- Botanical name: Malus domestica
- Origins: DNA analysis has traced back the origins of the domestic apple to a small region on China’s border with Kazakhstan and the wild species M. sieversii
- First cultivated: There is evidence that wild apples grew in Neolithic Britain, but it was the Romans who brought sweeter-tasting varieties to the UK
- Types: More than 7,500 apple varieties are grown world-wide
- Skill level: Possibly the easiest fruit to grow in the garden
- Preferred location and conditions: Ideally, full sun on fertile, moisture-retentive, loamy soil with plenty of added organic matter. Avoid shallow soils over chalk.
- Good for containers: Yes – if produced on dwarfing rootstocks
- Harvest time: Late summer – early autumn
- Possible problems: A range of problems affect apples, but these can usually be avoided with careful management and cultivar selection. Read more
- Health benefits: Often ranked by medical experts as the number one health food, apples are high in vitamin C, B-6, riboflavin, thiamin and disease-fighting antioxidants and phytonutrients. They contain no fat, sodium or cholesterol and are a good source of fibre. They also offer good levels of minerals such as calcium, potassium and phosphorus.
The first British apple orchards were implemented by the Romans. Many of these were abandoned following Roman departure, due to raids by the Jutes, Saxon and Danes. It was not until after the Norman Conquest that orchards were redeveloped with improved varieties from France.
Many of the Norman orchards were developed in the grounds of monasteries, with monks undertaking cross pollination work to develop new varieties. One of these, 'Costard', was widely grown by the 13th century, the fruits of which were sold by ‘costardmongers’, from where we take the word ‘costermonger’ for a general fruit and vegetable seller. The variety remains available to gardeners today.
UK apple growing declined again during the War of the Roses and Black Death, until 150 years later in Tudor times, when Henry VIII instructed his fruiterer Richard Harris to source new varieties for introduction to his orchard in Teynham, Kent. Though the first 'Pippin' was introduced from France at this time, 'Queene' was the most common Tudor apple.
By the mid 17th century, some 60 cultivars were recorded in UK production, divided by use: eating, cooking, cider and pomatum - an ointment used to treat skin ailments. Perhaps the most renowned of the time is cooking apple 'Flower of Kent', one of which fell next to Sir Issac Newton, inspiring his understanding of gravitational force.
Apple breeding and cultivation hit its peak in the late 19th and early 20th centuries, with the introduction of many varieties that remain in popular today. Extensive hybridisation work was carried out in estate gardens and by commercial nurserymen in a bid to produce outstanding flavour. Richard Cox introduced 'Cox’s Orange Pippin' in 1850, and 'Bramley’s Seedling', still considered the very best cooking apple and was first exhibited in 1876.
The development of new rootstocks following the Second World War brought the height and habit of apple trees under control, vastly improving orchard production, but also making apples trees better suited to smaller gardens. Great success can now even be had on the smallest of patios or balconies with varieties on dwarf rootstocks that are ideal for growing in pots. The various training methods – fan, cordon, espalier, step over etc. mean that apples can be grown in almost any garden situation, no matter the available space.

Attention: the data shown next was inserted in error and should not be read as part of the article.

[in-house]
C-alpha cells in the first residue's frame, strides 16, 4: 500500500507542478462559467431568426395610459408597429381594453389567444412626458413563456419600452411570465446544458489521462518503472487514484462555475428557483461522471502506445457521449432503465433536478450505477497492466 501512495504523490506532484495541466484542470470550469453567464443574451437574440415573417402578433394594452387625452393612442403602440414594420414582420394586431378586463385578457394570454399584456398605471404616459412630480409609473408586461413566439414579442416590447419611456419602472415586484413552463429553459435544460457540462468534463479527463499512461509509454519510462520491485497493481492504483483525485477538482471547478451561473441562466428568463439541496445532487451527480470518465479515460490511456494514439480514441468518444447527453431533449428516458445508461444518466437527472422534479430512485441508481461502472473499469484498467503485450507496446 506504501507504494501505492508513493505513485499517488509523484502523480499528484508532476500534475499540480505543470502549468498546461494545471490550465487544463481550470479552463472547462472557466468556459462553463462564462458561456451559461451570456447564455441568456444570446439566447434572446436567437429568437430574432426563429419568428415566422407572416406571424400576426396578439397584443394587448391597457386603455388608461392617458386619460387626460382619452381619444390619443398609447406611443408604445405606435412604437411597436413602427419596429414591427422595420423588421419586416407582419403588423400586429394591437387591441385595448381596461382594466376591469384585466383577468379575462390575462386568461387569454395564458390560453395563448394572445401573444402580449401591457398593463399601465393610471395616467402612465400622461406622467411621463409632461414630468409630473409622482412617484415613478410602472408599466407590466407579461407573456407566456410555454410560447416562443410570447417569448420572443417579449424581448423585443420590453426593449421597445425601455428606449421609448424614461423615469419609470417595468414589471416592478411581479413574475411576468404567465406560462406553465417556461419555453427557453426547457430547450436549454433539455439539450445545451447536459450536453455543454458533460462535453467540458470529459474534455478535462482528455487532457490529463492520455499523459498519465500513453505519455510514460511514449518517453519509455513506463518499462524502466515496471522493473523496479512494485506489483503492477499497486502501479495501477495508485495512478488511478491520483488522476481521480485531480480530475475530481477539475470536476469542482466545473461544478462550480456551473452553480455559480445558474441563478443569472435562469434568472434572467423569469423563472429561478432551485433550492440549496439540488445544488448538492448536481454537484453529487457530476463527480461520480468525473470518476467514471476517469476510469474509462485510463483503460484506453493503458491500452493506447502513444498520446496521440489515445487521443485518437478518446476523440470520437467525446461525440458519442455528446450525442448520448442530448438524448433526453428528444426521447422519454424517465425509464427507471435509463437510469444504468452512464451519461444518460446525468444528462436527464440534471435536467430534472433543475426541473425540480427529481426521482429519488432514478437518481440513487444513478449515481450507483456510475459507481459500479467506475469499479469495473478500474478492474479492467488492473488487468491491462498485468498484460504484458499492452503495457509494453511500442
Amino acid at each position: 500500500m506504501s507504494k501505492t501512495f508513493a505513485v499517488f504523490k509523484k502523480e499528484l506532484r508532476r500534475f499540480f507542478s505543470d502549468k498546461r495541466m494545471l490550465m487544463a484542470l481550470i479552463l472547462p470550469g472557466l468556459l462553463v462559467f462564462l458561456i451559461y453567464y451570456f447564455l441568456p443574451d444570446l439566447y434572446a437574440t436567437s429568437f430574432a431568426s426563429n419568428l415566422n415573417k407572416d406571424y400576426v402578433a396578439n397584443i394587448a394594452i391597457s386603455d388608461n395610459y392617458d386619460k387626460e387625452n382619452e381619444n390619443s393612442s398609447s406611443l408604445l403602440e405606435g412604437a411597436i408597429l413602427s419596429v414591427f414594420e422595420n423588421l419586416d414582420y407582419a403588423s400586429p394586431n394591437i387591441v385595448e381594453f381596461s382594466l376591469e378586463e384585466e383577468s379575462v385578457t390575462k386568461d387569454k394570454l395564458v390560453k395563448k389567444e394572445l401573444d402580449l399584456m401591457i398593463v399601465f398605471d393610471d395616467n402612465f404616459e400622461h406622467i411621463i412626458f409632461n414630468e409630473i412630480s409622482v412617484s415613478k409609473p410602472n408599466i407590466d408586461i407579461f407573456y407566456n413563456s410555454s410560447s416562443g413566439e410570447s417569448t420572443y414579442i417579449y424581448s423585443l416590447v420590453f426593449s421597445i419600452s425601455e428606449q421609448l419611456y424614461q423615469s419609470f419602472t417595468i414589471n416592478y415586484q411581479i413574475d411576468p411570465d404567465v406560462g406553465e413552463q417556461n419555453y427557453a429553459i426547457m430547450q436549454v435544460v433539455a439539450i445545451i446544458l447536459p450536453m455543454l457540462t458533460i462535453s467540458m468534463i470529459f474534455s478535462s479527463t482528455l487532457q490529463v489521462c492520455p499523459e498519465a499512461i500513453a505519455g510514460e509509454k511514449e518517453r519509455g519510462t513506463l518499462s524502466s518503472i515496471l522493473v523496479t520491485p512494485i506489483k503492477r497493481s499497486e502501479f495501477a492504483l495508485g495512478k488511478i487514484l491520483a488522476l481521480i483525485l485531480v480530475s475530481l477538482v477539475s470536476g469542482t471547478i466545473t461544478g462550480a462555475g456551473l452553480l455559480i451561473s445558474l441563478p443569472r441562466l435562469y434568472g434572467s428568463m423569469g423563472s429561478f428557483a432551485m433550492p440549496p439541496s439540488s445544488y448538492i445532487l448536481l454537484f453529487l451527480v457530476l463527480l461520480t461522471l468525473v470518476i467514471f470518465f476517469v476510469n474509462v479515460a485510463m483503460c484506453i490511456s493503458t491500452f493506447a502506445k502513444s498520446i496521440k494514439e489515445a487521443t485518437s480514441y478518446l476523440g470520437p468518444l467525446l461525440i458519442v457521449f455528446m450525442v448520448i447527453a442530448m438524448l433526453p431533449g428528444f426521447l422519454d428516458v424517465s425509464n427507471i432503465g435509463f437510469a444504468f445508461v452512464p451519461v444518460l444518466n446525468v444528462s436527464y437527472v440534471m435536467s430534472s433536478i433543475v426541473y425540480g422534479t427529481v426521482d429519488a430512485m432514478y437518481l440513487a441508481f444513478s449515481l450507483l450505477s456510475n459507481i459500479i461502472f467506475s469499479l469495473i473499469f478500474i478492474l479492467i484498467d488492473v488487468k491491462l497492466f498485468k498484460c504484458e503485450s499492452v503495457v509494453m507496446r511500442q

Why grow apples?
Apples are easy to grow and are an excellent investment for the garden, going on to produce bumper crops for many years. With so much choice on offer it can be hard to choose the right cultivar for your needs and situation. See our advice on choosing apple cultivars.
For the best fruit production some annual pruning is required, and this will differ depending on your preferred training method and whether your tree produces fruit on the shoot tips or on fruiting spurs along the branches. Fruit pruning can be a little unnerving for new growers but don’t let the process put you off. Our easy pruning guide should set you on the simple road to success.
Planting and growing: Autumn to spring is the best time to plant apples, though container grown trees can be planted at any time of year. Bare-root trees are available in the dormant season and these offer an economical and easy start to apple growing.
For the best pollination and fruit set, apple trees require pollen from a different cultivar, though a few self-fertile varieties are available. Where space is available two or more trees from the same or adjacent pollination group. However, there are often so many apple trees growing in neighbouring gardens or public land that there is a high chance your chosen apple tree could be pollinated anyway. For compatible varieties download our Apple pollination groups fact sheet.
Trees should be staked and tied against wind rock and for best fruit production and feed each year in late winter/early spring with a high potassium feed. Newly planted trees should also be mulched in spring and autumn for the first three or four years to conserve moisture and reduce competition from weeds and grass.